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Old 03-12-2003, 02:04 PM   #1
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Default NiMh Conditioning

Ok. This post is to share my findings, which may be similar to what someone else has found... so any input would be appreciated! I am currently taking a test batch of 6 cell Sanyo 3000 packs and putting them through stress cycles and recording info as i go. I have a resistor bank comprised of 8, 50 watt 10 ohm ceramic resistors assembled with 1/4 inch hollow brass tubing. This was the same resistor bank i used that was part of a conditioning regimen for NiCd cells years ago when i had my own battery company. From the information i was given, this bank of resistors pulls around 85 amps. For the past year or so i have been charging my NiMh with a reverse pulse charge (duration of 16ms) and conditioning these packs with the resistors bi-monthly, instead of linear charging. Curious as to the condition of my packs, i ran them on a friends T-35 with a 6A charge, and a 30A dump (oval profile). Now since i am not used to using the T-35, i was curious as to the numbers i got, and if they were comparative to others of you that may use the same cell and T-35. Resistance was in the mid to low 20's, average voltage of each pack no lower than 7.05 (highest was 7.08), and run time in seconds at a 5.40 cut off was over 410 on every pack. Are these standard numbers? Or better than average? If these were 2000Mah NiCd cells i would know what i was doing, or comparing too! LOL A little more info... When i cycle the cells on the resistor bank, i take them down linear... as in... they are connected directly to the battery bars of the packs by being soldered in place via 12 gauge novak wire. Two 85cfm fans are pointed directly at the pack and the bank of resistors, and left connected till the resistors are cool (95 degrees). Cells come off in the 90 degree region, but reach well over 220 degrees, 2 minutes into the dump cycle. Am i actually doing any good for these cells... and if so... would this work on the new GP line of 3300? Thanks for any input you guys may have!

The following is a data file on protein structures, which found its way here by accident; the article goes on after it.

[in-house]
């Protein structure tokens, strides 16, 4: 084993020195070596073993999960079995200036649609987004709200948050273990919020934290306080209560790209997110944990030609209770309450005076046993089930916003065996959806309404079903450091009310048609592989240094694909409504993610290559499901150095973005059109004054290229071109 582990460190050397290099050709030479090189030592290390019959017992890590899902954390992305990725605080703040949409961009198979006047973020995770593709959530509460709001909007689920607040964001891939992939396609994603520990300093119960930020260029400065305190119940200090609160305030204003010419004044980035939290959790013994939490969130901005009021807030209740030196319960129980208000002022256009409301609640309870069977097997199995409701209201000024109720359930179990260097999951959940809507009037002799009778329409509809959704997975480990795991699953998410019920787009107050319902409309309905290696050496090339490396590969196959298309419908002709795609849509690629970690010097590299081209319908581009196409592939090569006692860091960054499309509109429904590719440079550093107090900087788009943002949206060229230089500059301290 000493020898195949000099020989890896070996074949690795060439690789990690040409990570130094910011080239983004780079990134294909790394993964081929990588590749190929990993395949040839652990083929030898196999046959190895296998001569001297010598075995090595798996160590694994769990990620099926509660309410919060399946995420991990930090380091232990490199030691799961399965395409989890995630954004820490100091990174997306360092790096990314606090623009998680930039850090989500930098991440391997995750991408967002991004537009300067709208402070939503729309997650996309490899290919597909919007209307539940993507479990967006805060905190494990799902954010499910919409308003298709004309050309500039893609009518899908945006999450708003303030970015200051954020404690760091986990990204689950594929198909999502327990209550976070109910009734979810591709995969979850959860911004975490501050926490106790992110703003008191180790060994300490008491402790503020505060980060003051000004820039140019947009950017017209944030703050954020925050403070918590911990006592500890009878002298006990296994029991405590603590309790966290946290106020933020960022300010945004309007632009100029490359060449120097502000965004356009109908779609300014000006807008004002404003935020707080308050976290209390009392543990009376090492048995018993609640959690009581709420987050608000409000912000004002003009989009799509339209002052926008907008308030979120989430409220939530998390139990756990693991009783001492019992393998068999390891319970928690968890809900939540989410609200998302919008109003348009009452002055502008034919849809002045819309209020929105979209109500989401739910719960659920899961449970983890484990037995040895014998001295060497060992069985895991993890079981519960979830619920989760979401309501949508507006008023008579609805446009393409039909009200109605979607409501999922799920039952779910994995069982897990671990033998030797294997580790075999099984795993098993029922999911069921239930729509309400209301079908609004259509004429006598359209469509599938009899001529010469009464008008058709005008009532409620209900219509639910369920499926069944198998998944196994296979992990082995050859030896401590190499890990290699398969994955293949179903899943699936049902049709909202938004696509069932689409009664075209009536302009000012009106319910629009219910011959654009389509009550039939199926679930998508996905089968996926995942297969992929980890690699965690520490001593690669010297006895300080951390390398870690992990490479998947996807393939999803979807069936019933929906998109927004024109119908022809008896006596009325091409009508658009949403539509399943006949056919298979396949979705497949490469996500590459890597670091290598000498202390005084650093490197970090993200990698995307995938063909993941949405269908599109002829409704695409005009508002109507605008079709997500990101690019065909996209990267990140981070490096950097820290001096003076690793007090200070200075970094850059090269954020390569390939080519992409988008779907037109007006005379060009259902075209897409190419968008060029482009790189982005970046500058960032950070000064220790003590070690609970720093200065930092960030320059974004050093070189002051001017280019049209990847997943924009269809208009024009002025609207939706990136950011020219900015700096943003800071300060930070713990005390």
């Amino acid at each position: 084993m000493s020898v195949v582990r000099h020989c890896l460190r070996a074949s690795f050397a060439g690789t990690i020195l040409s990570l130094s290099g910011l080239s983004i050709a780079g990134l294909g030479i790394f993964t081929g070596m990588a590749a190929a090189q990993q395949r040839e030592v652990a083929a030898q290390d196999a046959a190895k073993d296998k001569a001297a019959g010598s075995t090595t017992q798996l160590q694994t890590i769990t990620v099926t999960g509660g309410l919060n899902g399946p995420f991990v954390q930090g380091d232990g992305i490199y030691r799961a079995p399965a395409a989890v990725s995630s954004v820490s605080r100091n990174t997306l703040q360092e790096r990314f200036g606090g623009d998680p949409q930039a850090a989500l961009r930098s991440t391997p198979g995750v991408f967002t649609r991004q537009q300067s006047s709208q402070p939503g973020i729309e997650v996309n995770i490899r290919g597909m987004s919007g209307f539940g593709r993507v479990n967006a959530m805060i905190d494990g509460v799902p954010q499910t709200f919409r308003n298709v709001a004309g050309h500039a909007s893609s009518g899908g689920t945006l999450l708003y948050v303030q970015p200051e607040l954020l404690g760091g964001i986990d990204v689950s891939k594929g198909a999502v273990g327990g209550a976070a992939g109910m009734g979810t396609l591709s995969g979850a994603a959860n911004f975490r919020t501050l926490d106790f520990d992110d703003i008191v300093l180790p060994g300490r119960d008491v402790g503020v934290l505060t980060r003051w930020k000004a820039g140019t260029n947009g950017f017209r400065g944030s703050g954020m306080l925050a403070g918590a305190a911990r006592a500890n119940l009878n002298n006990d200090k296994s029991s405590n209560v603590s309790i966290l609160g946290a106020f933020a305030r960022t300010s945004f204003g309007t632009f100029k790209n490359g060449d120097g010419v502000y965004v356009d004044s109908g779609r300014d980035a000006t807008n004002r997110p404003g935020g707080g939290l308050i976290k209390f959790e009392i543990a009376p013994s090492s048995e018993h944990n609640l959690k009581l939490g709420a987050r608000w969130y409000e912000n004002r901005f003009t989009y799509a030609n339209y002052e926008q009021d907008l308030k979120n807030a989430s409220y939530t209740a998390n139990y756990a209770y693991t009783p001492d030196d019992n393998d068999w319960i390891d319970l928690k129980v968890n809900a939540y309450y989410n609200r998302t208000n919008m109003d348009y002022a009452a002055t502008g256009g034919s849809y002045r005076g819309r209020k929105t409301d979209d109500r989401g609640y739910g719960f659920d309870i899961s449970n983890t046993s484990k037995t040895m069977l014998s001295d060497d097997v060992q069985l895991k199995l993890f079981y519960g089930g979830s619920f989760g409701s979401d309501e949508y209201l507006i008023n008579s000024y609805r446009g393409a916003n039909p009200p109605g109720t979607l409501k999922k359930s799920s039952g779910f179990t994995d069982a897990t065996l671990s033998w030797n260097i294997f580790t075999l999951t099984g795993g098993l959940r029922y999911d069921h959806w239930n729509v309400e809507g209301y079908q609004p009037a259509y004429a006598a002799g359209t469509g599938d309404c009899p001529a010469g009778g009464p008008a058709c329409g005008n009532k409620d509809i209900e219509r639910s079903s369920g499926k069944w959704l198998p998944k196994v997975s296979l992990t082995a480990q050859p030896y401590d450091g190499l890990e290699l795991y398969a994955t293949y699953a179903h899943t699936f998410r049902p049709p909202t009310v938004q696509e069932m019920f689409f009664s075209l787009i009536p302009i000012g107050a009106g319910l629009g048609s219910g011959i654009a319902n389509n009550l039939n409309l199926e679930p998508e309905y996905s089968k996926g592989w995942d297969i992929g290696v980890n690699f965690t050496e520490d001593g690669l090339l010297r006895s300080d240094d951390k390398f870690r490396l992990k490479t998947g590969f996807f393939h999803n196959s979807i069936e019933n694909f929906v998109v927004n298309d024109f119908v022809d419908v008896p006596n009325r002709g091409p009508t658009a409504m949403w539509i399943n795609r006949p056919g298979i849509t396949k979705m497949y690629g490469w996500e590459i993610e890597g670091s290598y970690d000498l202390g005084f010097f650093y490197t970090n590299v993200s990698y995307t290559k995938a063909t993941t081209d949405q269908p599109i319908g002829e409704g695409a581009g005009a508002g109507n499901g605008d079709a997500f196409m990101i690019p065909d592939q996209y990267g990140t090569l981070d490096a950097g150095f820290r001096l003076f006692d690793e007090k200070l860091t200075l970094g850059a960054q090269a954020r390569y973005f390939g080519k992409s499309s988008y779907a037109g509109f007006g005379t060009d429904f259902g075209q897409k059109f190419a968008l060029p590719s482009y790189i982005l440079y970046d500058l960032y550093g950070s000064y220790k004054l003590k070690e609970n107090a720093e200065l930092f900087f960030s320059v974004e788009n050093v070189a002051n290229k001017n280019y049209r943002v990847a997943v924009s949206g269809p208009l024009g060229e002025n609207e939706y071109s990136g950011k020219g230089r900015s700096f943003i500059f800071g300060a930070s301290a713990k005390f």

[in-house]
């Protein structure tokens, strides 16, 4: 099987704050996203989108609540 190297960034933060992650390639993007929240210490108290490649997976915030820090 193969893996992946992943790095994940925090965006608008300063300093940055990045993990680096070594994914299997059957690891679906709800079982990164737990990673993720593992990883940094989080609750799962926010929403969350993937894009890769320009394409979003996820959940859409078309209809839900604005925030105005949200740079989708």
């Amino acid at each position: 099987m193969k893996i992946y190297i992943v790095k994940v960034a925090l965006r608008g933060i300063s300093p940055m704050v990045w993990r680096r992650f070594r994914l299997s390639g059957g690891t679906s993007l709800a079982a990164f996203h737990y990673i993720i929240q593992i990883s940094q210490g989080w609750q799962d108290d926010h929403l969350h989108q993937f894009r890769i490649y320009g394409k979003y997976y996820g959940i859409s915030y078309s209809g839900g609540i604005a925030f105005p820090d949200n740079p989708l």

-Dave
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Old 03-12-2003, 05:54 PM   #2
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That is really, really, really high voltage for a 30 amp discharge....and really really high runtime. Can you send me some of those things you use? LOL. So wait, are you saying your resistor bank pulls down your cells at 85 amps to 0 voltage? Whatever that is...i want one lol...although that 220 temp sure is high....
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Old 03-12-2003, 06:15 PM   #3